Liliane Mukidi

Liliane Mukidi.jpg

Summary: Liliane Mukidi empowers women through training, capacity building, care, and support in Cape Town’s more disadvantaged areas. In 2003, with the help of her colleagues, she founded Umoja, a nonprofit organisation that helps to integrate immigrants, provide skills for women, and alleviate poverty. When the COVID-19 virus broke out, Mukidi began raising awareness and distributing masks.

Both Mukidi and her husband contracted COVID-19 while helping the needy. Both survived.

Profile: Born in the Democratic Republic of Congo to Zambian parents, Liliane Mukidi left that country in 1999 at the climax of a civil war. She describes her narrow escape: “I left Congo due to the fighting between the Congolese (DRC) army and Rwandan soldiers who supported Laurent Kabila in taking over power. I was mistakenly arrested as a suspected Rwandan by the DRC but convinced them that I was not. In those days if they arrested you like that, you disappeared. I fled to Zambia and then came down to South Africa.”

Mukidi has always lamented the patriarchal nature of African society that leaves women exposed to poverty and discrimination. On her arrival in South Africa, she was touched by the plight of women and the poor, both locals and immigrants, and she began working to effect positive change.

In 2000, Mukidi began working as a volunteer with a group called Tusimame Wana Wake, which means “Let us stand, women.” Through that program she was sent to represent refugees in various places, including conferences, workshops—even parliament. “Then,” she says, “I was empowered to start something not just for refugees but for all disadvantage women because I realised that we are all facing the same situation and our common enemy is poverty.”

In 2003 Mukidi and her colleagues founded Umoja, which means “unity.” Umoja‘s programmes aim to alleviate poverty and to promote social cohesion and integration of immigrants into South African society; it accomplishes this goal by providing training and facilitating activities that generate income. Umoja equips women with skills—such as sewing, beading, and catering—so that they can prosper in the South African economy.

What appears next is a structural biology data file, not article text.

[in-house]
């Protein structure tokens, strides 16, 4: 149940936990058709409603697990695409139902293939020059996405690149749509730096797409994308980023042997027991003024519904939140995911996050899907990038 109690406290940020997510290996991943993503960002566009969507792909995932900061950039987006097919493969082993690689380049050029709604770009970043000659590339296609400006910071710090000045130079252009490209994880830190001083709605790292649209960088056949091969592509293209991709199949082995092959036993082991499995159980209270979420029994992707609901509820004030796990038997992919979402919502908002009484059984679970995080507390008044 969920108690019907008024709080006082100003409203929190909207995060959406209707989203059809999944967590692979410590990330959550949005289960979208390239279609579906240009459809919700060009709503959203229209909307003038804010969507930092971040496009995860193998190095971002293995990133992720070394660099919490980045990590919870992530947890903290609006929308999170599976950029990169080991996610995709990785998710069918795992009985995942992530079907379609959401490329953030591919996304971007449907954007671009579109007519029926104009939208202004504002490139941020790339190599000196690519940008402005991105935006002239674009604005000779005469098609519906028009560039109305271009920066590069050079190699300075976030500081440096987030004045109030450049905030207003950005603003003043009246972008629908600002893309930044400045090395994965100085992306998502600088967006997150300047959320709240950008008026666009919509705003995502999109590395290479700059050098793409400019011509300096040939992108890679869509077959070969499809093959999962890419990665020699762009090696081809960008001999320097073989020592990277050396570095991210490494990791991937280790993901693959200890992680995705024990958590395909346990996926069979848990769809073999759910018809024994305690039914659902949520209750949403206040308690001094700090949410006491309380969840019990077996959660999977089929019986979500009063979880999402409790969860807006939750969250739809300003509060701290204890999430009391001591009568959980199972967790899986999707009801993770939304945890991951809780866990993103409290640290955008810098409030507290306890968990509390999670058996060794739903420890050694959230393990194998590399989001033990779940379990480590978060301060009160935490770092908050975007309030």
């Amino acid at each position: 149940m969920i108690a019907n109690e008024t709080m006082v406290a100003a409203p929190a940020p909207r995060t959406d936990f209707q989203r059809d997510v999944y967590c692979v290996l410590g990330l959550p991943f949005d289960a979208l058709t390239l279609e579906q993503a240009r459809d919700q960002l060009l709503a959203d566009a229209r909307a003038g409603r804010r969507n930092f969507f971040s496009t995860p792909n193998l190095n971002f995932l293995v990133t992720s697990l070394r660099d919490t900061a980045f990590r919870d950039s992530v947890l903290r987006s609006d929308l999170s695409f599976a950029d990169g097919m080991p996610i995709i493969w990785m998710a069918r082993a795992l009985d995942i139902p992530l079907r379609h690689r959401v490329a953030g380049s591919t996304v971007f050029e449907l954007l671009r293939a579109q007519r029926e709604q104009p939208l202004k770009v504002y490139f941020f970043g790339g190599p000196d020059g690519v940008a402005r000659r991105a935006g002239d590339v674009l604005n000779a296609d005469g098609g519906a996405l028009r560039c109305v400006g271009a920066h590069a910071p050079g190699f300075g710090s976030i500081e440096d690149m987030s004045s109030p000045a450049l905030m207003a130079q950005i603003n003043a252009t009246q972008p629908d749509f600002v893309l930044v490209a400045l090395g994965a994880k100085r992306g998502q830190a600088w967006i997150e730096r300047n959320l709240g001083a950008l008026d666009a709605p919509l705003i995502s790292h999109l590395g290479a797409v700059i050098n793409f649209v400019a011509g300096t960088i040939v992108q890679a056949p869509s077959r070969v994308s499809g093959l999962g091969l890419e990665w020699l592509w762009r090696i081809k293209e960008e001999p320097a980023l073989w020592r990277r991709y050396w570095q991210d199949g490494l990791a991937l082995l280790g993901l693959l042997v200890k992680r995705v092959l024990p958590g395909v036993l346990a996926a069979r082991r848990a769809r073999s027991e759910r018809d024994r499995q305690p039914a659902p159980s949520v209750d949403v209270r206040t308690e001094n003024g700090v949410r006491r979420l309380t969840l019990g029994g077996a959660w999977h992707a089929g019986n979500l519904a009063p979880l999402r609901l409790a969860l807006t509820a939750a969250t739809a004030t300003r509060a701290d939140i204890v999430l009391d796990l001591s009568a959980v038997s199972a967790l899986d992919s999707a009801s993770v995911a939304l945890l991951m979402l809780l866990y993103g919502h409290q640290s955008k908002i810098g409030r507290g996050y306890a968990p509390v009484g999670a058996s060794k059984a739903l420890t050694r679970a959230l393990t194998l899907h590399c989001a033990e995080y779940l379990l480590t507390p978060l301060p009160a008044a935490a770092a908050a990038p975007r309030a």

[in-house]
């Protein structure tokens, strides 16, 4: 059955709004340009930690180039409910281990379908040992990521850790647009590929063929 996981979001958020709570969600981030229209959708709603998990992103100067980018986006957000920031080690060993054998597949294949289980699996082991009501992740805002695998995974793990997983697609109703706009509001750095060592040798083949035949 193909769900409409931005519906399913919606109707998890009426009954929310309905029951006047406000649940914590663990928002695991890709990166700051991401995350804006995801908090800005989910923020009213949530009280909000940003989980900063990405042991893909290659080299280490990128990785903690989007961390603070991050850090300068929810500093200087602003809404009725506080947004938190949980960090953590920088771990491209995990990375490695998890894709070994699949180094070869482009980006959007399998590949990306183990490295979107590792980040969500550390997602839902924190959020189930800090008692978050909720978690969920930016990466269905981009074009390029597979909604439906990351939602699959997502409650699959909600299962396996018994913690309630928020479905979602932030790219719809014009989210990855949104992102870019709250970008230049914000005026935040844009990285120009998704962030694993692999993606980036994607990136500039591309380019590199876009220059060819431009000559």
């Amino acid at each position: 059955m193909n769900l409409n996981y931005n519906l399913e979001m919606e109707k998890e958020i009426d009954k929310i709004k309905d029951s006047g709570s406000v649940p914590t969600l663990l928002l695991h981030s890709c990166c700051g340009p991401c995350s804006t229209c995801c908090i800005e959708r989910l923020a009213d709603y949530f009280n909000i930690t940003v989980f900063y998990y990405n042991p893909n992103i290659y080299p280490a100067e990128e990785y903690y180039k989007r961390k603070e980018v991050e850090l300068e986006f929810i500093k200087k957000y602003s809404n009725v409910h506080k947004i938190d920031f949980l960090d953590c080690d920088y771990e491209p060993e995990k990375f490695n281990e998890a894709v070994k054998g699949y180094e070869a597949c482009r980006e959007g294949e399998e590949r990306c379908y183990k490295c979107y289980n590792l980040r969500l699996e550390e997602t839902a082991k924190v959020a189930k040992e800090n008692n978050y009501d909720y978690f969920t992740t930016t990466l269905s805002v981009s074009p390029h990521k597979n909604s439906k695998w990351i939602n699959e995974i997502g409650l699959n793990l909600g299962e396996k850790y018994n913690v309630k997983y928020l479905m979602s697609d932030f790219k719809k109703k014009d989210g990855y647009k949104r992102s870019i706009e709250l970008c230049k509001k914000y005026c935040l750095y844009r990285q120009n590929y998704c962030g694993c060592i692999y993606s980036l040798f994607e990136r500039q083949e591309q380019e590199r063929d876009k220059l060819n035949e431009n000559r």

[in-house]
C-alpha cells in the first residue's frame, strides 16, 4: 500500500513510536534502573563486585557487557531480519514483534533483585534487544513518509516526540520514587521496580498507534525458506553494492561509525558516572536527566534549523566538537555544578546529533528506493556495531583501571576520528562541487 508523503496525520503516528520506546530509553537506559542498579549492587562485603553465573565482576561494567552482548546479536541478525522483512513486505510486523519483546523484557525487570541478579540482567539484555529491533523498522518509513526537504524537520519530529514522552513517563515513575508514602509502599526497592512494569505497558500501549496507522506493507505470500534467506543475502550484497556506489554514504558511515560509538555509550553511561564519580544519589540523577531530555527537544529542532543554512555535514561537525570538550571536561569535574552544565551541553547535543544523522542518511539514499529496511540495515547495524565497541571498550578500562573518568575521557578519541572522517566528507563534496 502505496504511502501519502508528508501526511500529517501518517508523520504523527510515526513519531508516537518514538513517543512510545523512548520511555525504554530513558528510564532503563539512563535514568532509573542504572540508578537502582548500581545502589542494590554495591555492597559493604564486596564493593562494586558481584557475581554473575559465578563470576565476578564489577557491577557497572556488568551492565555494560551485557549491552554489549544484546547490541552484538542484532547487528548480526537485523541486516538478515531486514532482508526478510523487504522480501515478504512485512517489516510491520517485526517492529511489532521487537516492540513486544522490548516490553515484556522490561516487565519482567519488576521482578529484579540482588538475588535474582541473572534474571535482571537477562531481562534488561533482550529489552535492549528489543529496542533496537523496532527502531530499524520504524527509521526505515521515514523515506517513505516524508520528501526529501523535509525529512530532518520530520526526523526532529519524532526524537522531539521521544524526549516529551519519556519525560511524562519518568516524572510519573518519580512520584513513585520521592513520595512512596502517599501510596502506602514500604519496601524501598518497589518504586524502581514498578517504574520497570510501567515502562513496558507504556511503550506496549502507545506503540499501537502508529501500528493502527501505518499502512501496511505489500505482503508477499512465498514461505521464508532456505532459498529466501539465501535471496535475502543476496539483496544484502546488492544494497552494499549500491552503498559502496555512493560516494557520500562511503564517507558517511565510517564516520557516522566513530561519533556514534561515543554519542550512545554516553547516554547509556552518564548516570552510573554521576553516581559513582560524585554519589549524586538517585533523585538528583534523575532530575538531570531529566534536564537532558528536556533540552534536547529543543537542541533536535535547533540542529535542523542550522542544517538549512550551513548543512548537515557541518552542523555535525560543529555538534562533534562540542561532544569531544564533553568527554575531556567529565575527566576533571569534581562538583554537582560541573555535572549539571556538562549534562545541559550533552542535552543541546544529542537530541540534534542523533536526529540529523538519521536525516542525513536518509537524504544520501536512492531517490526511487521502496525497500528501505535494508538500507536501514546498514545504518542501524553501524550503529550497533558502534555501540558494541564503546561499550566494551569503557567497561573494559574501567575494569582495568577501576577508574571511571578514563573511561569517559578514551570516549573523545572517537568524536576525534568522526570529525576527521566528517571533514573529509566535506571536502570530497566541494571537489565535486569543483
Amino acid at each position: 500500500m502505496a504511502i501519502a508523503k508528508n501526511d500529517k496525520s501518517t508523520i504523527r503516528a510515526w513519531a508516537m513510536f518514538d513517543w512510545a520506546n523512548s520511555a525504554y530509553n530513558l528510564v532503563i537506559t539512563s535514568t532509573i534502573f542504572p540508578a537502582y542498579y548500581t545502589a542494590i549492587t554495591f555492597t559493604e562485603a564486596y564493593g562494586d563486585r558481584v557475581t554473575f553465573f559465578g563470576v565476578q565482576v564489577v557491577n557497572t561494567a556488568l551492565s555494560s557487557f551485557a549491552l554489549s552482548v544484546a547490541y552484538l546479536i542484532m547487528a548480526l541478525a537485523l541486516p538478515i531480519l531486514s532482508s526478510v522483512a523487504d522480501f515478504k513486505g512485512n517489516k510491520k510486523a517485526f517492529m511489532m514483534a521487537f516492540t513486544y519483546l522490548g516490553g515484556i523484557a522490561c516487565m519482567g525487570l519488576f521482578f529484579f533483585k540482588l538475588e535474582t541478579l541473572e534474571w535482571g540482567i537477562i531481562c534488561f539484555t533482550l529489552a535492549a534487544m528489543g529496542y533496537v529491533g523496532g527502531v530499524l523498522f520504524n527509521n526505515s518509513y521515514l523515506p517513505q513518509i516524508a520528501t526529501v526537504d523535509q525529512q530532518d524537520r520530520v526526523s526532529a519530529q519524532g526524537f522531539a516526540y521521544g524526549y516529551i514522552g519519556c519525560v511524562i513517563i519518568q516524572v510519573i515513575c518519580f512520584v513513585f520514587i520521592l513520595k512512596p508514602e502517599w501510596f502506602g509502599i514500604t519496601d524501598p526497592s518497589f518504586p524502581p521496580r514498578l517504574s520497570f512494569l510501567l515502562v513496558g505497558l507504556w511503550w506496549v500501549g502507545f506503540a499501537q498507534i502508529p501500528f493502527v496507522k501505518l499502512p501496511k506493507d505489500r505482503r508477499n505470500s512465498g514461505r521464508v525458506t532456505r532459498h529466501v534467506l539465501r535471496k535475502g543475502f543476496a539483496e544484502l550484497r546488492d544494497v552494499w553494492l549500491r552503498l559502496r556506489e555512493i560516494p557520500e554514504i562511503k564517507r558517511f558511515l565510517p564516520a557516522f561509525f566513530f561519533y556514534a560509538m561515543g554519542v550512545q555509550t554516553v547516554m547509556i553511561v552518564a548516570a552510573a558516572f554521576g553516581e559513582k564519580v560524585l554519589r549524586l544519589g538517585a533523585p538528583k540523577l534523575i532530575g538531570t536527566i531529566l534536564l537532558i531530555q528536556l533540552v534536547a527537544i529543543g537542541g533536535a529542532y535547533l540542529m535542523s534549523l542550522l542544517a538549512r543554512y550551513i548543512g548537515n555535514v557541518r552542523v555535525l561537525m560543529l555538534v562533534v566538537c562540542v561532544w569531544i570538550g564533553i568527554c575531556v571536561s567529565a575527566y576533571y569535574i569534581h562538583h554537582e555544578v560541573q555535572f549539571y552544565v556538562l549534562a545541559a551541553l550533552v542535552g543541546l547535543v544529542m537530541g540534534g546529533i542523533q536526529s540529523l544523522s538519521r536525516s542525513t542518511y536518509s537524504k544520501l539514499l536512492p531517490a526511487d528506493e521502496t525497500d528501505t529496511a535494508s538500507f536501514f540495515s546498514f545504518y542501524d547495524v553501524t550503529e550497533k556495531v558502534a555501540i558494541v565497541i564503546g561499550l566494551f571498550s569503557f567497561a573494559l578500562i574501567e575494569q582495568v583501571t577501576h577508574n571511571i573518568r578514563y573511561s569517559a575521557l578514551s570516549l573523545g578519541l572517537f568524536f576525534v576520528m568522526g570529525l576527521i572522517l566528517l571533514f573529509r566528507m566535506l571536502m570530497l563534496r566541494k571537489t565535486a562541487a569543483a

“Every year,” says Mukidi, “we train up to 100 women. Our project is open to everyone.”

Umoja also runs a Care and Support programme. Initially designed for foreigners who were facing difficult situations, it has expanded to help everyone in need.

Since the outbreak of the deadly COVID-19 virus, Umoja has been raising awareness and providing masks for communities. It launched a campaign called “Leave No One Behind,” which raises funds to make masks and distribute them in locations such as police stations and schools. Volunteers extend the distribution by going to nearby communities, particularly communities with economically disadvantaged residents.

Mukidi’s work is not easy. Financially, Umoja has subsisted only on donations and part of Mukidi’s husband’s salary. “I still don’t have a salary,” says Mukidi. “It was only in 2019 when we received a grant . . . to buy industrial machines and four months’ rent.” And in terms of health, both Mukidi and her husband contracted COVID-19 while working on the front lines.

“We were out distributing masks in in Khayelitsha,” says Mukidi. “I came back home. I was not feeling well. I thought it was a cold; later it got worse. I lost my appetite and taste. I had a strong fatigue. I decided to go for a test. I was positive, together with many women who were involved in the programme. We created a WhatsApp group to encourage one another. I was treated from home and I survived.” Mukidi’s husband also survived, after a week in hospital.

Mukidi is passionate about gender justice and poverty alleviation: “Poverty is still our common enemy, something we need to fight at all cost. Africa is our land, and we can make the best of this continent by raising women who can change the prospect of our people regardless of the colour of their skin, their background, or where they come from.”